The history of Museum van Bommel van Dam dates back to 1967, the year in which Maarten and Reina van Bommel-van Dam gave their considerable art collection to Venlo Municipality. The original collection is heterogeneous. Part of it reflects the art available at the time it was collected: the fifties and sixties of the twentieth century. The main component is painting and, within this, a definite preference for abstract-expressionist tendencies.
The collection contains thousands of paintings, drawings and prints, as well as a number of sculptures. Most were from the hands of Dutch twentieth-century artists. In addition, the museum has an extensive collection of ethnographic art.
Originally, the purchasing policy focused on artists from the existing collection. In the course of the years, the museum has added to the collection with work from the Cobra movement, informal art and material art. The presence of a number of core figures such as Melle, Armando, Edgar Fernhout, Kees van Bohemen and Jan Schoonhoven lends the collection a specific character. Several of them can, through their completeness and the presence of often early works, be considered as exceptional for the Netherlands.
Other examples are: Shinkichi Tajiri, Karel Appel, Gerrit Benner, Eugène Brands, Constant, Corneille, Jaap Nanninga, Lucebert, Anton Rooskens and Theo Wolvekamp; Rudi Bierman, Herbert Fiedler, Aad de Haas and Arie Kater; Bram Bogart, Wim de Haan, Anton Heyboer and Jaap Wagemaker.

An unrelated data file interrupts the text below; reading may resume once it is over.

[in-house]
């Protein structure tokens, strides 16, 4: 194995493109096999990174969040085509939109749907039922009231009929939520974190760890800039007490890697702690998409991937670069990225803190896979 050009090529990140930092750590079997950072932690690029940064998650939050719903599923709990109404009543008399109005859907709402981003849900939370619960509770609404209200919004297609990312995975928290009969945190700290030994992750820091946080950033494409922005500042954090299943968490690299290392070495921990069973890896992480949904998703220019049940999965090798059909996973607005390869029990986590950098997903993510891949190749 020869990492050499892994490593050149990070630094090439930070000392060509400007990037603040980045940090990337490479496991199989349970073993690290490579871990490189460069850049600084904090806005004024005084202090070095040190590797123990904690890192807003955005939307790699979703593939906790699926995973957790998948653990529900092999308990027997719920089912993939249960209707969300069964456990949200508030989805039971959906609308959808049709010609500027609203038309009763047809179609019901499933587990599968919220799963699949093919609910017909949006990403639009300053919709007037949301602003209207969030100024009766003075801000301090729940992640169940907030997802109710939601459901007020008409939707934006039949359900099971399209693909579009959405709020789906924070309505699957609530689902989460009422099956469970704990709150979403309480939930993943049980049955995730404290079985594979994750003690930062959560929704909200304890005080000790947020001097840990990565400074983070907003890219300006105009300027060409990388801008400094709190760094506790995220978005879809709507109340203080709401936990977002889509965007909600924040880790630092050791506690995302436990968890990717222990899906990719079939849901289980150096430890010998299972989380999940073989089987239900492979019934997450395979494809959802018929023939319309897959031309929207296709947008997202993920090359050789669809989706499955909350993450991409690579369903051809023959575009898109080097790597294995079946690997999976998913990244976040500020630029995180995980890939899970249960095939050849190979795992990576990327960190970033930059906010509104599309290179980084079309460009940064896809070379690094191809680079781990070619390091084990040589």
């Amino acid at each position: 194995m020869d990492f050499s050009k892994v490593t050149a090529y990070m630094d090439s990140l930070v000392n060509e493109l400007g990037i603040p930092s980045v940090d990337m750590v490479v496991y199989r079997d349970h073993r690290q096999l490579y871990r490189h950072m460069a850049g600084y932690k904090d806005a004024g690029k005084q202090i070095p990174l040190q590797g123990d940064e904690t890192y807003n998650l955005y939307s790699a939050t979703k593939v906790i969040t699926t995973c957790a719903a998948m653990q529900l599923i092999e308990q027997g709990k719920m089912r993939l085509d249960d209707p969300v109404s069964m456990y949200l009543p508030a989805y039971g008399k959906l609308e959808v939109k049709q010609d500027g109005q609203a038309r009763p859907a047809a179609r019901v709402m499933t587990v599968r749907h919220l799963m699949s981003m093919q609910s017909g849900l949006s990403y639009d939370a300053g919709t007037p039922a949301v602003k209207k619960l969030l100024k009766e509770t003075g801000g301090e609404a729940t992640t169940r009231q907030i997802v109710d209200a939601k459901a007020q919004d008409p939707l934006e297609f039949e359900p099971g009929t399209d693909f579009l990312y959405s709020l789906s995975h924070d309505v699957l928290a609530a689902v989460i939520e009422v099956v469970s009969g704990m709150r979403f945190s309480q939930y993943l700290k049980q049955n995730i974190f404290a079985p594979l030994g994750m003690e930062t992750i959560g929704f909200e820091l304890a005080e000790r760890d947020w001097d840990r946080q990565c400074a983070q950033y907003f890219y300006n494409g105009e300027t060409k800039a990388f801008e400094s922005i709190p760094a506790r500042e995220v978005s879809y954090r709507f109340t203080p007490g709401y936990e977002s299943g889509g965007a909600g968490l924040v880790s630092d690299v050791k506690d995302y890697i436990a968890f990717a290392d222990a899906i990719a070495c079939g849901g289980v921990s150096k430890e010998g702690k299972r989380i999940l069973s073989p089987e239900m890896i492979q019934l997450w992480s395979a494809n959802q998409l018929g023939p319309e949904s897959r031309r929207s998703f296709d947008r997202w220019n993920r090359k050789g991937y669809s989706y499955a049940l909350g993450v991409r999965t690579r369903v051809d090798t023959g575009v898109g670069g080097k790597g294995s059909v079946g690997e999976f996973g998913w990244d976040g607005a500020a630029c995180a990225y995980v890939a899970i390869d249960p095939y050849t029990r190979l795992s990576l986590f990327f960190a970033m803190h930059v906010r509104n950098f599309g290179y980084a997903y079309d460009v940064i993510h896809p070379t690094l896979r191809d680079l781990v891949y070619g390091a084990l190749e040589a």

For Museum van Bommel van Dam, it was clear from early in 1971 that a representative reflection of Limburg visual arts should be formed within the museum’s collection. The Van Bommels were the first private collectors to purchase works by Ger Lataster and Aad de Haas was one of the very few artists from Limburg within their collection.
Of the generation of Limburgers who left the region after the war and of which the Amsterdam Limburgers are the most significant representatives, the museum now has gathered a respectable collection of works: Ger Lataster, Jef Diederen, Lei Molin, Pierre van Soest and Pieter Defesche.
Museum van Bommel van Dam, today
The museum profiles itself especially with its range of exhibitions, for which works are regularly purchased for its own collection. The exhibition programme can justifiably be described as wide; attention is paid to drawings, paintings, art photographs and video art. Above all, attention is devoted to presentations based on the permanent collection.
The museum also sees as one of its objectives providing young artists with a stage. To an increasing degree, there is attention for distinctive representatives from the younger generations and current developments in the visual arts and the sub collection photography is growing steadily. The field of collection is widening in the direction of Germany and, to a lesser extent, Belgium.